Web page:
In terms of the distribution of acoustic facies, the continental slope can be divided into three broad areas (Fig. 4a). Facies A (Fig. 4b) is generally present on the upper slope, where the lack of acoustic penetration suggests that the sea-floor contains relatively hard sediment that is probably diamictic (e.g. Anderson Reference Anderson1999). Facies C, which comprises stacked, acoustically transparent lenses up to 30 ms (30 m) thick, is present on the mid-slope between 1000 and 3400 m water depth (Figs 4a & d & 5). The geometry and dimensions of the lenses suggest that they are glacigenic debris flows that were produced by the remobilization of deformable diamictic sediments that were delivered to the shelf break and upper slope by the Antarctic Peninsula Ice Sheet during full-glacial conditions c. 20 000 years ago (King et al. Reference King, Haflidason, Sejrup and Løvlie1998, Hillenbrand et al. Reference Hillenbrand, Baesler and Grobe2005). The lenses are draped by an acoustically stratified unit that is up to 10 ms (10 m) thick (Figs 4d & 5b & c), which was probably formed by the deposition of hemipelagic debris in a relatively low-energy environment.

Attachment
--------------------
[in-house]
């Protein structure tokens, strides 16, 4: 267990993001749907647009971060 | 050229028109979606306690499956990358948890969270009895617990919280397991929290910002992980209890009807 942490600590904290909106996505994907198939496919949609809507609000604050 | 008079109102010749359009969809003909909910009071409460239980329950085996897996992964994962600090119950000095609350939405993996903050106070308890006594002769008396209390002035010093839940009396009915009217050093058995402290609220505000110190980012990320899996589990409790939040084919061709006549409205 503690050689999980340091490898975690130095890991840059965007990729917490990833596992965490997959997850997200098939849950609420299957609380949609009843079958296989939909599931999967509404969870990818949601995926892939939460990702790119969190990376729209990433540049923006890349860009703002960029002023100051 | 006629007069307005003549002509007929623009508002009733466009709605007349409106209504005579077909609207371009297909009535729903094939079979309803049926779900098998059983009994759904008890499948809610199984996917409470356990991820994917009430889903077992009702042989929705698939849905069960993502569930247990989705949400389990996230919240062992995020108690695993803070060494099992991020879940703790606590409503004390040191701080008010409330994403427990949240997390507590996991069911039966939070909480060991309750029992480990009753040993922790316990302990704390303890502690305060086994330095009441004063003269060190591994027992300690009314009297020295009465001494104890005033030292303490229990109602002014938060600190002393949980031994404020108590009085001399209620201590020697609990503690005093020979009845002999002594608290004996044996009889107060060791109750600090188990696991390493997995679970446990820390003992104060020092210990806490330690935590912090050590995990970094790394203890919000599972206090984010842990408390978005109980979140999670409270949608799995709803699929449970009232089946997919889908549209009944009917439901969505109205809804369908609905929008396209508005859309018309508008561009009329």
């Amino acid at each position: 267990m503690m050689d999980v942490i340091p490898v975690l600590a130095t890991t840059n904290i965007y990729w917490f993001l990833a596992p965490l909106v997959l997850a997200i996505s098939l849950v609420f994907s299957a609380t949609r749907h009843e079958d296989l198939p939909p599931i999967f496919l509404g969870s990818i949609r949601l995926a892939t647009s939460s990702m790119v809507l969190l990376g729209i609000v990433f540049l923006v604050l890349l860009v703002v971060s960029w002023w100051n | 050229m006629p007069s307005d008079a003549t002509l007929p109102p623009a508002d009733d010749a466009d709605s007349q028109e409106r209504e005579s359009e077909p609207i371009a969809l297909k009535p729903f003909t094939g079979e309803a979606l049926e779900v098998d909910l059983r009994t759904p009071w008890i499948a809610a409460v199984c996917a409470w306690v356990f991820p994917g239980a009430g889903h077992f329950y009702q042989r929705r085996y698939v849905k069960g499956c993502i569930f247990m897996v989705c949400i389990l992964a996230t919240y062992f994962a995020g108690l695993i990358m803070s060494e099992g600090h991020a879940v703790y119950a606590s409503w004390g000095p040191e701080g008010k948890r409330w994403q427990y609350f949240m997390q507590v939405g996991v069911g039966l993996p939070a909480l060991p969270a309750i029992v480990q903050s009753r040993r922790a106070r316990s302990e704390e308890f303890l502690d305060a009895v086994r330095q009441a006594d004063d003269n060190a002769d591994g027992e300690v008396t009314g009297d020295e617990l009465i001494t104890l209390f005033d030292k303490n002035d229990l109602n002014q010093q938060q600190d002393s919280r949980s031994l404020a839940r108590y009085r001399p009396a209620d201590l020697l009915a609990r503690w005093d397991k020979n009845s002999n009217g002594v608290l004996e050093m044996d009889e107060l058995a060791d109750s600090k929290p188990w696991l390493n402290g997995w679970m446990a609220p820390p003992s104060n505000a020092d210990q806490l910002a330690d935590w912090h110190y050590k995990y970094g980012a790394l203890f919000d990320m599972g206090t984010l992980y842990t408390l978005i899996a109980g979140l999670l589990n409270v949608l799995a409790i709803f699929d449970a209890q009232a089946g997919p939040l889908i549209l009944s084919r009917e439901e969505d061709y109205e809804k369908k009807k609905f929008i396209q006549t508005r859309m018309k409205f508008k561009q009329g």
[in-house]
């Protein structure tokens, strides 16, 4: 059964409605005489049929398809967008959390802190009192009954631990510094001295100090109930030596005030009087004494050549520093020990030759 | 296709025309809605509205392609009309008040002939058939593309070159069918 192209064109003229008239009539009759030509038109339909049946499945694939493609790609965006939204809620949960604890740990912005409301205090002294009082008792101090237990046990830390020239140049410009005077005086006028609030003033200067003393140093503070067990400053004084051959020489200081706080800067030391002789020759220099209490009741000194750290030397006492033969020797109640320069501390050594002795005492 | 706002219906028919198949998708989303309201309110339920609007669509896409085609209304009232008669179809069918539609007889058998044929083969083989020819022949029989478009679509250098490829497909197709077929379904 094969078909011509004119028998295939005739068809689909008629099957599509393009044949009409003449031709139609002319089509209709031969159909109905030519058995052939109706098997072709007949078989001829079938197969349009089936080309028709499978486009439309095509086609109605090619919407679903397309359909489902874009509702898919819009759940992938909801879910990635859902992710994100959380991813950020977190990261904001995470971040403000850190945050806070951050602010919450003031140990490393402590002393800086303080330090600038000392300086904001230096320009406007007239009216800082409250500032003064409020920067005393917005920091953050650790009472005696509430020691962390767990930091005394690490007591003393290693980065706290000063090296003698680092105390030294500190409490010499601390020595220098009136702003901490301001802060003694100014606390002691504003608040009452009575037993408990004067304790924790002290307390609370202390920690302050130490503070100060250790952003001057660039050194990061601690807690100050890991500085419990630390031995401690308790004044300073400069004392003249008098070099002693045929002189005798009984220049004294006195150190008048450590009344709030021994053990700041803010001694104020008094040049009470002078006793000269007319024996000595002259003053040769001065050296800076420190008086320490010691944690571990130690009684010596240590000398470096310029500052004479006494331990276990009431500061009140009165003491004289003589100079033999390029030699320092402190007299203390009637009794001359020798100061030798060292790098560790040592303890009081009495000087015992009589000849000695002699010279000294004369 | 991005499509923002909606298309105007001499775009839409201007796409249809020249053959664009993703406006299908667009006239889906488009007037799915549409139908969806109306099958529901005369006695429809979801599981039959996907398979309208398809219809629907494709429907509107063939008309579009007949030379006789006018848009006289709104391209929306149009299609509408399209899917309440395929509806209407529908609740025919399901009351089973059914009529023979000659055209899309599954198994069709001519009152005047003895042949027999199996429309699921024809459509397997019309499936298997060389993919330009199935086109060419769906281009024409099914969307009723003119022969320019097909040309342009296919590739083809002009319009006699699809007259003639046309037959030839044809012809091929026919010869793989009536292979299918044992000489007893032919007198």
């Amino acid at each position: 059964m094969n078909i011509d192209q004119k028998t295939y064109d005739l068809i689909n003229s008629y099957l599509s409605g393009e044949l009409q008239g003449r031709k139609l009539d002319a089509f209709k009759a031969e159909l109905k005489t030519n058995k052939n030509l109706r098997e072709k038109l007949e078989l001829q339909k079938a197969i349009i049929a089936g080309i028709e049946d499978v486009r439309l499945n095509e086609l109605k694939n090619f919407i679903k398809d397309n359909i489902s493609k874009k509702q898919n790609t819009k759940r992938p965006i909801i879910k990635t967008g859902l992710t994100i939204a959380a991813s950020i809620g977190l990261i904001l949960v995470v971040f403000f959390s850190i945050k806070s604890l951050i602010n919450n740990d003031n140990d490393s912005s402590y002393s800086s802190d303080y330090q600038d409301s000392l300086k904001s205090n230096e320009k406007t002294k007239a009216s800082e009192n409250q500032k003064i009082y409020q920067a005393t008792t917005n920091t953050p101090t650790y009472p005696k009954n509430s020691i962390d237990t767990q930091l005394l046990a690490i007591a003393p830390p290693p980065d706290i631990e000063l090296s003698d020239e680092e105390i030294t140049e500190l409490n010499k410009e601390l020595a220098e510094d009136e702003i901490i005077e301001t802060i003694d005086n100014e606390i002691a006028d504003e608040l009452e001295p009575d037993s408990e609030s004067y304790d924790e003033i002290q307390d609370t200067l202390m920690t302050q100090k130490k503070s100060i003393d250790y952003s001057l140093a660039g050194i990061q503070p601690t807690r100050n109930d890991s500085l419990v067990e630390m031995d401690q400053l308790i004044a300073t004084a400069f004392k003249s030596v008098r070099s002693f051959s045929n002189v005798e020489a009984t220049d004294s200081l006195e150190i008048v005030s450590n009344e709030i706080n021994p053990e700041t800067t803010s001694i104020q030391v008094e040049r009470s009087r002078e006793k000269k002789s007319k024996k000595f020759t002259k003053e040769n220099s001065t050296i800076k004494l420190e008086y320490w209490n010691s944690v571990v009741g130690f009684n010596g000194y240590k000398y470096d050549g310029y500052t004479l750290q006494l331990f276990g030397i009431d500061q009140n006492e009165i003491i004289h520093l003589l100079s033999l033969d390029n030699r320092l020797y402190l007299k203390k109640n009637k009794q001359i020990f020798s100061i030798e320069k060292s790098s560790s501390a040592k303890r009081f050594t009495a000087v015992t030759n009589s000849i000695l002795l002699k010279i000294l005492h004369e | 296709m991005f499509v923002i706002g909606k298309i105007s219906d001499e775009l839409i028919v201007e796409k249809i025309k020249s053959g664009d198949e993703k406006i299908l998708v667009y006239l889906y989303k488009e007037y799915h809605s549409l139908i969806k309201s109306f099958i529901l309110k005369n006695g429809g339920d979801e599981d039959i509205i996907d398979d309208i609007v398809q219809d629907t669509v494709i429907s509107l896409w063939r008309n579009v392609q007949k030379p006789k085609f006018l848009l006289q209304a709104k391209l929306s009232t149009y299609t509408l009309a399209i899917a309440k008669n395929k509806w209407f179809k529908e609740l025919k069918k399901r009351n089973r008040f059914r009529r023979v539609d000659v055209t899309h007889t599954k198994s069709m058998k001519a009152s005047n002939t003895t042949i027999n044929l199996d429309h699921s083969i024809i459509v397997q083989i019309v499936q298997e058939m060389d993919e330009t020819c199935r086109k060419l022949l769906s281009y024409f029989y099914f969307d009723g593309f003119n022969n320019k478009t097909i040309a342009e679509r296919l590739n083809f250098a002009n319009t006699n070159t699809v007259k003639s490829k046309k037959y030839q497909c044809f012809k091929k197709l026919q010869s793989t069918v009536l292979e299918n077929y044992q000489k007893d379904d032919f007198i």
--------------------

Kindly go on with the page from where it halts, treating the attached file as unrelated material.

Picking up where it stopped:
In water depths > ~2400 m, the lower continental slope is characterized by Facies D, which has a stratified acoustic character and an acoustic penetration depth of up to 50 ms (50 m) (Fig. 4a & e). This is again probably linked to the slow rain-out of hemipelagic debris. The lower slope therefore probably contains relatively fine-grained and well-sorted sediment that was deposited in a low-energy, ice sheet-distal environment.